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Friday, October 19, 2012

Considering collard greens


Collard greens, the leafy greens of the Brassica Oleracea species to which cabbage and broccoli also belong, are the ultimate Southern vegetable. Think spinach's unkempt, rather large, rough-and-tumble cousin who's spent a lot of time kicking around in the dirt. Along with fried chicken, slow-cooked vegetables, biscuits, and field peas, collards form the cornerstone of Southern cuisine. So when I say they stink like fetid ass when they cook, I do so with great deference for a cuisine outside my Northern culinary roots.

Collards — like opossum stew, fermented whale blubber, and stinky tofu — take some getting used to for those mere mortals whose last names are not Zimmern or Bourdain. Who in their right mind dives into a bowl of snotty natto (fermented soybeans) unless their mommy has been feeding it to them since they were toddlers? Not having been reared on puréed collards, the smell and taste of the greens were a wee upsetting and perplexing to me upon first exposure.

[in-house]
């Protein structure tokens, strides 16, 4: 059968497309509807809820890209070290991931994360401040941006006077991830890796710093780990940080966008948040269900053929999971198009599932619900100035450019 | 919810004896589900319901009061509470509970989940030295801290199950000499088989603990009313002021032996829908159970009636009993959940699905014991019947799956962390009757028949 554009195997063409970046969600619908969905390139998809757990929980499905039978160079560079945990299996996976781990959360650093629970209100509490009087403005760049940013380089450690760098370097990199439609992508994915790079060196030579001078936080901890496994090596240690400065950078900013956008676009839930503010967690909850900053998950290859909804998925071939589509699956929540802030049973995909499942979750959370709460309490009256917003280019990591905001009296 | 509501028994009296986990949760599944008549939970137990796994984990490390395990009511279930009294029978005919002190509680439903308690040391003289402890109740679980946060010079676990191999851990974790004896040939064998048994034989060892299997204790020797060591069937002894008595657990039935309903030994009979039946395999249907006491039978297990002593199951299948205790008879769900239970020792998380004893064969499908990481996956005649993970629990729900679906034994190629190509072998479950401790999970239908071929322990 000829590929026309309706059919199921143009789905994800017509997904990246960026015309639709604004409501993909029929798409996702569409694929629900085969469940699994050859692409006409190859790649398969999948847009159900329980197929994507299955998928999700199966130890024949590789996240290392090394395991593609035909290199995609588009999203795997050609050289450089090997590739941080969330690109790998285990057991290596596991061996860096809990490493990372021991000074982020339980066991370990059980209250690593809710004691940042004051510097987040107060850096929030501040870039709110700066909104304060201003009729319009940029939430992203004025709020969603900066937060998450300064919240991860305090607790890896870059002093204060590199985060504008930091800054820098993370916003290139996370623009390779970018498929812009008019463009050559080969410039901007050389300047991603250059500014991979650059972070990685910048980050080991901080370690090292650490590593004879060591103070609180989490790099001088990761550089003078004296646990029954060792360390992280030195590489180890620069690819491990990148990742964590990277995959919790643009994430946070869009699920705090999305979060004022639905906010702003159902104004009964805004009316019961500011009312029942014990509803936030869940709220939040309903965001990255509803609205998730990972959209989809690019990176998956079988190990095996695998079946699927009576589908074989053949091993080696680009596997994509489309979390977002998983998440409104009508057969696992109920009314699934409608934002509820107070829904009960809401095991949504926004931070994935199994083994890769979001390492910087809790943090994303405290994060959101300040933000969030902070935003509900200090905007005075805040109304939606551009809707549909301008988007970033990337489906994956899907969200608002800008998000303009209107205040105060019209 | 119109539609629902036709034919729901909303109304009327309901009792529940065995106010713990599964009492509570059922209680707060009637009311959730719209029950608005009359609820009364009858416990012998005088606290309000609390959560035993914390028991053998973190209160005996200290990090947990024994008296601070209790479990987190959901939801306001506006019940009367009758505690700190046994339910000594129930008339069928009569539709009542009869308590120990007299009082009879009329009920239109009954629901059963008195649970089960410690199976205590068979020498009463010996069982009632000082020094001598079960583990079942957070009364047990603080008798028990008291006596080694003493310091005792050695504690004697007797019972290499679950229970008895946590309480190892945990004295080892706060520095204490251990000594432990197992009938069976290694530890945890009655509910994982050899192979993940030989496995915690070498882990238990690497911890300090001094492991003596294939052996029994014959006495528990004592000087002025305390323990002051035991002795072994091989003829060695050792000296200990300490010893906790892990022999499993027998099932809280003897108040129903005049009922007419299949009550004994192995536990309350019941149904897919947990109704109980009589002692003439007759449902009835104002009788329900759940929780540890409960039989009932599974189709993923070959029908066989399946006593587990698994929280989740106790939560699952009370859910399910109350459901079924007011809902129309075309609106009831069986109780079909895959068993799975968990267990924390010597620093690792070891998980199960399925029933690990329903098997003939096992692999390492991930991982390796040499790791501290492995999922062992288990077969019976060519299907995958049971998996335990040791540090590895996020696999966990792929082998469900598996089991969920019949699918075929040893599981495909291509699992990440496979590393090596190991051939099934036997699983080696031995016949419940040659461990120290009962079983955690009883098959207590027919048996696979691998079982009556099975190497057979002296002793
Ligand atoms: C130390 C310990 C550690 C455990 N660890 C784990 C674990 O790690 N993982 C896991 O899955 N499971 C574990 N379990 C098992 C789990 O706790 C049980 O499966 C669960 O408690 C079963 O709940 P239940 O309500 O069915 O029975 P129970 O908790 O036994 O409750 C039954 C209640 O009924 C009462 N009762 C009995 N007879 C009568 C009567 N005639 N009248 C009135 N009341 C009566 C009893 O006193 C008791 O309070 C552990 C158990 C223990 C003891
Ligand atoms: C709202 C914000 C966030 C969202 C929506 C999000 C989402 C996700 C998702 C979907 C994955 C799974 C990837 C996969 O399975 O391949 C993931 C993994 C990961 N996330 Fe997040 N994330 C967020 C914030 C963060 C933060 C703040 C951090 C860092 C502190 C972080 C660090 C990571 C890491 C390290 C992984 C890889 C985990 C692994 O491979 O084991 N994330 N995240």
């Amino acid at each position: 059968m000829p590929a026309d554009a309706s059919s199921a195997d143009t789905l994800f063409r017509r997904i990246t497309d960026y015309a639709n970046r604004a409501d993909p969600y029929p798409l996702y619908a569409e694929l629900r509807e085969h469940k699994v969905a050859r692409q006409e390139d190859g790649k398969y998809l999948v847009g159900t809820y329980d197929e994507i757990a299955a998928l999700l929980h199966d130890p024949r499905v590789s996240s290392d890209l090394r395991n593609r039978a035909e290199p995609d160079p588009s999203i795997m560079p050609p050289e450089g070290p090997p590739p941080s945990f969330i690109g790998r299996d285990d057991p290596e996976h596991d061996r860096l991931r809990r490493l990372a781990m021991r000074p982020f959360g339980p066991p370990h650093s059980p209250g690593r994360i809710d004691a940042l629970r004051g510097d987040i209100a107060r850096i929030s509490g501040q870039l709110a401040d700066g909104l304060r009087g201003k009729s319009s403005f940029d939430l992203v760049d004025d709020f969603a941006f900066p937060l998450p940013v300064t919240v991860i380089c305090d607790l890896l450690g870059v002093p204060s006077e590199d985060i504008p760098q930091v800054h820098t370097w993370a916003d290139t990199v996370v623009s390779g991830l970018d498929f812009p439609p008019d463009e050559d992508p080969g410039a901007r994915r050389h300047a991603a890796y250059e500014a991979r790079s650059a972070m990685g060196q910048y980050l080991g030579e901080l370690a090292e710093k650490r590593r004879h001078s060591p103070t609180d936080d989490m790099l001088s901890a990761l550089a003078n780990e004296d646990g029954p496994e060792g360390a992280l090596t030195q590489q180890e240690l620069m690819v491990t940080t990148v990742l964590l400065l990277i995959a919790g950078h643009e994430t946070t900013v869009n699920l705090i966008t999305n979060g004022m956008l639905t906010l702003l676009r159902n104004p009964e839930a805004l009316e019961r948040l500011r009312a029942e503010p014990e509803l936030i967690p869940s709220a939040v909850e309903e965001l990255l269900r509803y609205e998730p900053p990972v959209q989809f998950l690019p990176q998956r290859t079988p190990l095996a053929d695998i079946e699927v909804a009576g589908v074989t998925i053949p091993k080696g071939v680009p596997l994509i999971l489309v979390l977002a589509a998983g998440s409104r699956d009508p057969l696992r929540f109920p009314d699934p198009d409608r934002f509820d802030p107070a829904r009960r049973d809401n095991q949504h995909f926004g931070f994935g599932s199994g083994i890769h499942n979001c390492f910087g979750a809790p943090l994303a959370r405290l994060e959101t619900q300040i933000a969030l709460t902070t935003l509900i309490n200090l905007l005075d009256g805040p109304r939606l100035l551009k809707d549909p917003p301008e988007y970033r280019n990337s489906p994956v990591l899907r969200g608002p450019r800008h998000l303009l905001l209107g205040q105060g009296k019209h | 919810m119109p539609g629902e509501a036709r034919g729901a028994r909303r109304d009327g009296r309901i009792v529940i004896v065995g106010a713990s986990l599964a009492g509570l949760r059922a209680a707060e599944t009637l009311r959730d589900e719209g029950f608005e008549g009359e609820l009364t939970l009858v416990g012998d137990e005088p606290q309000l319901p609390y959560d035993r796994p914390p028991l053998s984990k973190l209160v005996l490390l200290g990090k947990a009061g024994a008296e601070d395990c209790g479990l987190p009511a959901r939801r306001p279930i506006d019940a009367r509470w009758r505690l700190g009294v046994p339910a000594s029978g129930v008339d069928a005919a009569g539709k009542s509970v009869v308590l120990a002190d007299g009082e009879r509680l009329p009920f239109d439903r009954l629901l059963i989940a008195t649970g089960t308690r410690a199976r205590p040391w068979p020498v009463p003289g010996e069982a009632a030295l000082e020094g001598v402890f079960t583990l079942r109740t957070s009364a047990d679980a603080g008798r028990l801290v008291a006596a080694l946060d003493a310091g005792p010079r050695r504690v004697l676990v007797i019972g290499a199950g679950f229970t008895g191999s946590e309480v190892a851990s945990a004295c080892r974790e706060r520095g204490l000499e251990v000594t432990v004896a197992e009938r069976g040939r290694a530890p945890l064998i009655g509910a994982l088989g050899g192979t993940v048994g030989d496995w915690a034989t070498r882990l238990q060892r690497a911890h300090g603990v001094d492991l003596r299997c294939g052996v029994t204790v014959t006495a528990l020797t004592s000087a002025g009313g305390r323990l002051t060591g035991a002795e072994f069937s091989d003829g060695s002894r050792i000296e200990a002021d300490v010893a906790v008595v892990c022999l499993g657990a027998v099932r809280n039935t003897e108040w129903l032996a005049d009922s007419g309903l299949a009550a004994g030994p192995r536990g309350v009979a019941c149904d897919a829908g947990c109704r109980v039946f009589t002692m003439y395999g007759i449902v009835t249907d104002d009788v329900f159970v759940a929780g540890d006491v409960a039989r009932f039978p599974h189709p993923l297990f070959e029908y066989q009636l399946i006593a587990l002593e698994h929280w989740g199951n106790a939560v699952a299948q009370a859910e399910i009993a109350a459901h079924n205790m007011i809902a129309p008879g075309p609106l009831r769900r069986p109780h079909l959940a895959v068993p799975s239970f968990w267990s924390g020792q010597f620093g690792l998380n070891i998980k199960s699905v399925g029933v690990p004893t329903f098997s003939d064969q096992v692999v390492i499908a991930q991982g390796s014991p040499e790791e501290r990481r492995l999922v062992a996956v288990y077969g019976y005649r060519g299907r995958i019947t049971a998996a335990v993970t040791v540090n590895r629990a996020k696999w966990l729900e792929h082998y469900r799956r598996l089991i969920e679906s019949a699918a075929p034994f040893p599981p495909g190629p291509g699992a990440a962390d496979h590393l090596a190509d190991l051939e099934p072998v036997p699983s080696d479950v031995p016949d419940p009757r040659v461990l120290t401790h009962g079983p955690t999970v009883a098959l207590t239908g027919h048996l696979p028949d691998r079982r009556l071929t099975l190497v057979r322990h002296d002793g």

Read the full story by Nick Oltarsh here.

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